Over 350,000 ‘Call of Duty’ players banned as part of anti-toxicity scheme

An anti-toxicity progress report published on Call of Duty’s blog has revealed over 350,000 accounts have been banned over the past 12 months as part of a project to combat racism and harassment.

Call of Duty is clearly not messing around when it comes to reducing toxicity and creating a positive gaming experience, with a hefty ban list to prove their genuine efforts. The company’s blog has released an update on the Call of Duty anti-toxicity progress report, with their most notable achievement being the banning of over 350,000 accounts for “racist names or toxic behaviour”.

This figure spans accounts on Call of Duty: Warzone, Black Ops Cold War, Modern Warfare and Call of Duty: Mobile, so it might actually be less significant than it initially sounds, when considering the huge total number of players. It’s also a somewhat temporary fix, with players often able to return under a different name.

call of duty
Image: Call of Duty: Warzone | Activision

The developers of the best-selling franchise have acknowledged that “addressing toxicity is not simple and requires sustained efforts”, listing the banning of accounts as just one step in their anti-toxicity program over the last year. Additional measures have included in-game filters to catch possibly offensive names, tags or profiles, new technology to filter text chat, and the implementation of filters across 11 languages.

The blog post makes it clear that there is still much to be done, including making improvements to player reporting and moderator privileges, and finding a way to address toxicity in voice chats. The end goal is for Activision to “give players the tools needed to manage their own gameplay experience, combined with an enforcement approach that addresses hate speech, racism, sexism and harassment”. 

The ‘Call of Duty staff’ have pledged to continue increasing their efforts in several areas, including detection and enforcement resources, monitoring and backend technology, reviews of enforcement policies, and community communication. Reducing toxic gameplay behaviours is clearly going to be a massive, ongoing task, and the developers are not trying to hide that.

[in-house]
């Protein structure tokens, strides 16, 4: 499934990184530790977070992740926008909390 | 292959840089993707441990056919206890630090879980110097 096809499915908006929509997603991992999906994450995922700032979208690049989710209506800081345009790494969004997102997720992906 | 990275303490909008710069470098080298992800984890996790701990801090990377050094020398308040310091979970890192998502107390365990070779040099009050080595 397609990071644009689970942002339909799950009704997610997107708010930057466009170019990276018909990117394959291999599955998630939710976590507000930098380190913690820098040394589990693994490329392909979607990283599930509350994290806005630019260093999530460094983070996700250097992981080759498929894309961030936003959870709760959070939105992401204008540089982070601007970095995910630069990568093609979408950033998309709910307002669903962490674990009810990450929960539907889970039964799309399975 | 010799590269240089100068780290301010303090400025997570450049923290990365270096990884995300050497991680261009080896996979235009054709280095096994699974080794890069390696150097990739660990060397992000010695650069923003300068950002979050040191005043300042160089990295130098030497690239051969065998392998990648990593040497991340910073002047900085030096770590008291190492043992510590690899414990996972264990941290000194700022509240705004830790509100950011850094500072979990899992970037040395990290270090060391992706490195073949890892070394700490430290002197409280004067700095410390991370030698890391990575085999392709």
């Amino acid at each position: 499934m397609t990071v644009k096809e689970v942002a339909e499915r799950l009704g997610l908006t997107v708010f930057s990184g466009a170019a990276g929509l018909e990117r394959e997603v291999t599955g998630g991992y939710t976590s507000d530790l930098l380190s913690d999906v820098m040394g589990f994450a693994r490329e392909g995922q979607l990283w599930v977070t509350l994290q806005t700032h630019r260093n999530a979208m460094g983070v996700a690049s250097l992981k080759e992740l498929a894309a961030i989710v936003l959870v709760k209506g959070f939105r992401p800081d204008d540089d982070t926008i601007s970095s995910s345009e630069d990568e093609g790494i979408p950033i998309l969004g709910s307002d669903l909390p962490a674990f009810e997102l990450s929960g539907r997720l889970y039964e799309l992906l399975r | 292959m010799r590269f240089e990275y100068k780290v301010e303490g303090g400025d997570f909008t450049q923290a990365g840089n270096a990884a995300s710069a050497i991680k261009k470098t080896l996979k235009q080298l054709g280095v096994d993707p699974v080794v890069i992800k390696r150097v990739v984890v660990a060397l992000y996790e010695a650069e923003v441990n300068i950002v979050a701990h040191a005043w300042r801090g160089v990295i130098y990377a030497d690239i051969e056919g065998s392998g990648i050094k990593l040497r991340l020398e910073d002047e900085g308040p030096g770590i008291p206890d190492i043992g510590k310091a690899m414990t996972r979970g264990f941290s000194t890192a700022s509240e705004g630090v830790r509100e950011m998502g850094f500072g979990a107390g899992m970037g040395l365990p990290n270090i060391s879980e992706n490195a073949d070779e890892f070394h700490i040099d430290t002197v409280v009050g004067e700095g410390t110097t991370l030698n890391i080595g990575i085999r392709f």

“We know we have a long way to go to reach our goals, they wrote. “This is just the start.”

“Addressing this is an ongoing commitment that we will not waver from. We look forward to making progress on this front and coming together with you to share in the fun and joy of playing together.” 

Toxic cultures are often the norm in competitive online games, with first-person shooter games like Call of Duty being particularly prone to racism and harassment, so Activision and the various companies involved in the franchise’s development have their work cut out for them.

While other issues such as widespread hacking have yet to be addressed – as made perfectly clear in player reactions to the toxicity bans on Twitter (they are calling for a fix to their own problems) – it’s hard to complain about the prioritisation of anti-toxicity measures. An ‘anti-cheat progress report’ has also recently been posted by Activision, noting the ban of over 475,000 Warzone players, so evidently they are working on various issues plaguing the games.

Call of Duty is still a long way off freeing itself from toxic behaviours, hate speech and harassment, and realistically it will never be entirely extinct, but it’s great to see developers holding themselves accountable and working towards real change.